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for•ev•er(fɔrˈɛv ər, fər-)
Something that will last or continue forever will always last or continue.
Something that has gone forever has gone and will never reappear.
For the above two meanings, you can use the alternative spelling for ever in British English.
Other words and expressions can be used to say how long something lasts.
If you say that someone is forever doing something, you mean that they do it very often.
For this meaning, the only acceptable spelling is forever.
|Adv.||1.||forever - for a limitless time; "no one can live forever"; "brightly beams our Father's mercy from his lighthouse evermore"- P.P.Bliss|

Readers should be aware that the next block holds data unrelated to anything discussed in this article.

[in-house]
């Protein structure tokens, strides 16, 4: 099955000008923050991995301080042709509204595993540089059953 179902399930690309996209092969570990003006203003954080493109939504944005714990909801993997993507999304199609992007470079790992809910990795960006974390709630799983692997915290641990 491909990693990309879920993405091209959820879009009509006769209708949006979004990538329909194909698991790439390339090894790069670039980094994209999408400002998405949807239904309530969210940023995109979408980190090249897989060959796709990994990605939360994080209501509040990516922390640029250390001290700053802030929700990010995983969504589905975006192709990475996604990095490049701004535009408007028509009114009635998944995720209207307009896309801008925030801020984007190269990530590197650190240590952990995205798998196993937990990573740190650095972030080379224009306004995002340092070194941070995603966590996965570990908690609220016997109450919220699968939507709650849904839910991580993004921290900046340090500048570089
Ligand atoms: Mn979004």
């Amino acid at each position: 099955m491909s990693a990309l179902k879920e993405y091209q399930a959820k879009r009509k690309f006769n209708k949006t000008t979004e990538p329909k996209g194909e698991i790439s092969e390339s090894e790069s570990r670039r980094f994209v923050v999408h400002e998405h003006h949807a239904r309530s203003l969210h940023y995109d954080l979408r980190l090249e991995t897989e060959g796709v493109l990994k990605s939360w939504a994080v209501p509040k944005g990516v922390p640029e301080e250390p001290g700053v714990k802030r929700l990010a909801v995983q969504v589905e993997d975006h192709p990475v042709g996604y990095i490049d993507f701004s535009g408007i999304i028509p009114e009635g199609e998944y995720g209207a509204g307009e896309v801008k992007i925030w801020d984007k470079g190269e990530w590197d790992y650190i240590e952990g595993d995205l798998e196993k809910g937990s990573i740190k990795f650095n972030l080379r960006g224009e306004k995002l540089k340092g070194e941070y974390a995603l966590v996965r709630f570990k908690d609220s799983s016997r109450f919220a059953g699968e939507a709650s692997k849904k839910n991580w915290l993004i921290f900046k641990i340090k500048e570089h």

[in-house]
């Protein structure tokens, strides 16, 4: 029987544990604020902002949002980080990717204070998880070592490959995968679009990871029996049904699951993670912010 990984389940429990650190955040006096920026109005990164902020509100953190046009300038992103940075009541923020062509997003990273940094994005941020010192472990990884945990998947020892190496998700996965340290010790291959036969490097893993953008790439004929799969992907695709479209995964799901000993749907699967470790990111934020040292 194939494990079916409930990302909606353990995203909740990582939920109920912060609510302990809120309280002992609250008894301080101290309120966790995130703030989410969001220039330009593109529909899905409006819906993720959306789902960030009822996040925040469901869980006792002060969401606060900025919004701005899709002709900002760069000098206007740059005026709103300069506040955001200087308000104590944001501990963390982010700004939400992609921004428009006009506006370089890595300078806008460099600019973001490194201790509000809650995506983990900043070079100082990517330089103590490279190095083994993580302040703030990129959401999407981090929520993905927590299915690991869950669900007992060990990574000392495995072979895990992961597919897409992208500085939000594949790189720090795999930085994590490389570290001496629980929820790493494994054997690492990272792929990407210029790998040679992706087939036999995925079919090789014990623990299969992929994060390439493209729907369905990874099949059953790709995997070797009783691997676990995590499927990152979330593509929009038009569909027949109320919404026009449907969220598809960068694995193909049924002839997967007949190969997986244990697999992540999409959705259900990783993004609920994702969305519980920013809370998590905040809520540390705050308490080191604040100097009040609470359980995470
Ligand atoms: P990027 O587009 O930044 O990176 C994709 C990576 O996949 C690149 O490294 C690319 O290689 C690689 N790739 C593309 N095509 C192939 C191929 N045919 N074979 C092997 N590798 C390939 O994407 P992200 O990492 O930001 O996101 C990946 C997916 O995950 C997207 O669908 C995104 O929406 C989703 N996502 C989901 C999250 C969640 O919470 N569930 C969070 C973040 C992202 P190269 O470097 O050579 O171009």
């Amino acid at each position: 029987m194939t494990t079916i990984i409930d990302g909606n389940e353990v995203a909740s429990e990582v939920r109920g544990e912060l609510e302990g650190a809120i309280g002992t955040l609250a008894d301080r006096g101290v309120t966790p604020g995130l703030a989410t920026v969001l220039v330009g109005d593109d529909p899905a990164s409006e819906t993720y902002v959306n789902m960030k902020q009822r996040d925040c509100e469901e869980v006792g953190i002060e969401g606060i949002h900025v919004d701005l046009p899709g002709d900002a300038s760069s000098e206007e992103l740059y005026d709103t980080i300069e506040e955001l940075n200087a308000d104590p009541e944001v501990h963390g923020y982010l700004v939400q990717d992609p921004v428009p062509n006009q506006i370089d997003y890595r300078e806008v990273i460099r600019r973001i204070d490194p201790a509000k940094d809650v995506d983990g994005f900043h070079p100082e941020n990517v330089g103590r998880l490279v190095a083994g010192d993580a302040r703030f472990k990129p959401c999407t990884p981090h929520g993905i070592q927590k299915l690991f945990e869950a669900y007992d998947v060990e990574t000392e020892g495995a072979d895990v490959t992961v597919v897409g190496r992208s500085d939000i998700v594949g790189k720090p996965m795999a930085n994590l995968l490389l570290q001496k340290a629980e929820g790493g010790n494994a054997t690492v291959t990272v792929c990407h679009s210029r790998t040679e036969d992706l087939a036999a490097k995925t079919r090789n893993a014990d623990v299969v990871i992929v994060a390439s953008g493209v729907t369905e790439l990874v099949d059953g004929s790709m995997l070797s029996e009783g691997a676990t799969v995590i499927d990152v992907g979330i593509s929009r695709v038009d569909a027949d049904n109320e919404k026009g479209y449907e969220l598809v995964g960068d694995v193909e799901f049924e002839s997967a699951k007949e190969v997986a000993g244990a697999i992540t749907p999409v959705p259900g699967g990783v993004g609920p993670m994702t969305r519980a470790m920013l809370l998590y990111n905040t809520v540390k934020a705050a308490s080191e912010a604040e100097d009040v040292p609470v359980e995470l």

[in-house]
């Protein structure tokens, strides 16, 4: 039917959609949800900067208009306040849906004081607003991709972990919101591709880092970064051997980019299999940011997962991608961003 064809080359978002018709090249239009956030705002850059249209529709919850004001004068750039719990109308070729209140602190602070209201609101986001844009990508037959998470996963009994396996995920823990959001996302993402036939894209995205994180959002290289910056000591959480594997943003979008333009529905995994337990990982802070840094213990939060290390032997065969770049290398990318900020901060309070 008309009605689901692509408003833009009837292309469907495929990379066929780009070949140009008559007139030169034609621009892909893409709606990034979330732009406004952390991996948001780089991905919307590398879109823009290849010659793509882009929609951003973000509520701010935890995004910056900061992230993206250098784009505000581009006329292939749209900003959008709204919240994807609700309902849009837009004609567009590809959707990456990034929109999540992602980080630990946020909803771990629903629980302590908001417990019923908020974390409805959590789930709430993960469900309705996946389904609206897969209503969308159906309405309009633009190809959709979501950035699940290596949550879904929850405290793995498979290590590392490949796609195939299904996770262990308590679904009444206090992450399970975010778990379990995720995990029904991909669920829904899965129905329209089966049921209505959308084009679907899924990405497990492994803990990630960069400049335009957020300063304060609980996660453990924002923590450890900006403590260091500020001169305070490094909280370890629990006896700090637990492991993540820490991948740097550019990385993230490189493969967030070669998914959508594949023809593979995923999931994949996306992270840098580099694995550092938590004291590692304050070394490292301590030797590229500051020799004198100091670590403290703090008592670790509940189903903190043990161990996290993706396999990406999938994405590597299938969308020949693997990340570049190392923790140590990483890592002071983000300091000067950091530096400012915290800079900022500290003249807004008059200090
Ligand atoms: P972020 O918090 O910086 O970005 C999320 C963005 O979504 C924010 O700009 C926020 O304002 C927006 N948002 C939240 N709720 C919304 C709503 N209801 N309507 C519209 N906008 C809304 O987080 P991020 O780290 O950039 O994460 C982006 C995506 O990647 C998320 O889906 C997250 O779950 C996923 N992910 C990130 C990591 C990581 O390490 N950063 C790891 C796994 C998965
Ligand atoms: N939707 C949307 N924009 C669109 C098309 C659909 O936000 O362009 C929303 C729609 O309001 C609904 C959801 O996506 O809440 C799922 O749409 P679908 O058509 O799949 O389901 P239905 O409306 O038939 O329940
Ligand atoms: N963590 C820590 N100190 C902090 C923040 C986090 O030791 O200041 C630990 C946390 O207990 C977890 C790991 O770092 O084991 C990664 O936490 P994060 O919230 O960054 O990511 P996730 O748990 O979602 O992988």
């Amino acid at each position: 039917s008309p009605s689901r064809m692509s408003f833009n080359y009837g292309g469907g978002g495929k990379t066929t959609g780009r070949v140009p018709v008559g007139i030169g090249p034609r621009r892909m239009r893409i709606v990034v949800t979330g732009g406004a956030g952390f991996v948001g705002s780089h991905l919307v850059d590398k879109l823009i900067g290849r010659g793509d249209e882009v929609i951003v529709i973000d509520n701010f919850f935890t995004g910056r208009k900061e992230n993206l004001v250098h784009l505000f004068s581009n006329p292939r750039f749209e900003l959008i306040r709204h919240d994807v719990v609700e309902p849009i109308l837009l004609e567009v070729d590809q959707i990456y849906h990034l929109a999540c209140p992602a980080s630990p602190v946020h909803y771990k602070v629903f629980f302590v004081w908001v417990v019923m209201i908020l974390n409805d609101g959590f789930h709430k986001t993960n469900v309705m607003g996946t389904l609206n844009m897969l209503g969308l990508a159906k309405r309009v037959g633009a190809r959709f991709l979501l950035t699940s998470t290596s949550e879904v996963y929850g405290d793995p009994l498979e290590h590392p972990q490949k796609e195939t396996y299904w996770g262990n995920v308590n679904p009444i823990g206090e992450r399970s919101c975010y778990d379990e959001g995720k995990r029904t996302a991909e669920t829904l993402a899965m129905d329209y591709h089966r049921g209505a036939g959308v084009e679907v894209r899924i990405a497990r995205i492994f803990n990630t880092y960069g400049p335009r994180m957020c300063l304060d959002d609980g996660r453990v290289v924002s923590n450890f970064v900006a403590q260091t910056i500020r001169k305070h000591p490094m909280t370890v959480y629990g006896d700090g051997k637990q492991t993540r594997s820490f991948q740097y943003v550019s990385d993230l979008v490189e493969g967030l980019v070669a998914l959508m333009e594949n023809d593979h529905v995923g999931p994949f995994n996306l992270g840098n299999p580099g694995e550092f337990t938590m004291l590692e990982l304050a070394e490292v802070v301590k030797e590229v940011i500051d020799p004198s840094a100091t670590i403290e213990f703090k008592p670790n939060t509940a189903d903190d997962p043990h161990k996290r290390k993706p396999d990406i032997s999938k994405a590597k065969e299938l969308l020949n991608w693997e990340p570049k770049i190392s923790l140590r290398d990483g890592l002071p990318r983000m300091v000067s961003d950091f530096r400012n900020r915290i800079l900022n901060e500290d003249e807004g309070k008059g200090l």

|2.||forever - for a very long or seemingly endless time; "she took forever to write the paper"; "we had to wait forever and a day"|
colloquialism - a colloquial expression; characteristic of spoken or written communication that seeks to imitate informal speech
|3.||forever - without interruption; "the world is constantly changing"|
He's gone forever → Il est parti à jamais.
to have gone forever (= be at an end) → être définitivement fini(e)
It has gone forever → C'est définitivement fini.
forever[fərˈɛvəʳ] adv (eternally) → per sempre, eternamente; (for good) → per sempre (fam) (incessantly, repeatedly) → sempre, di continuo; (for ages) it lasted forever → è durato un'eternità
it'll take forever → ci vorrà una vita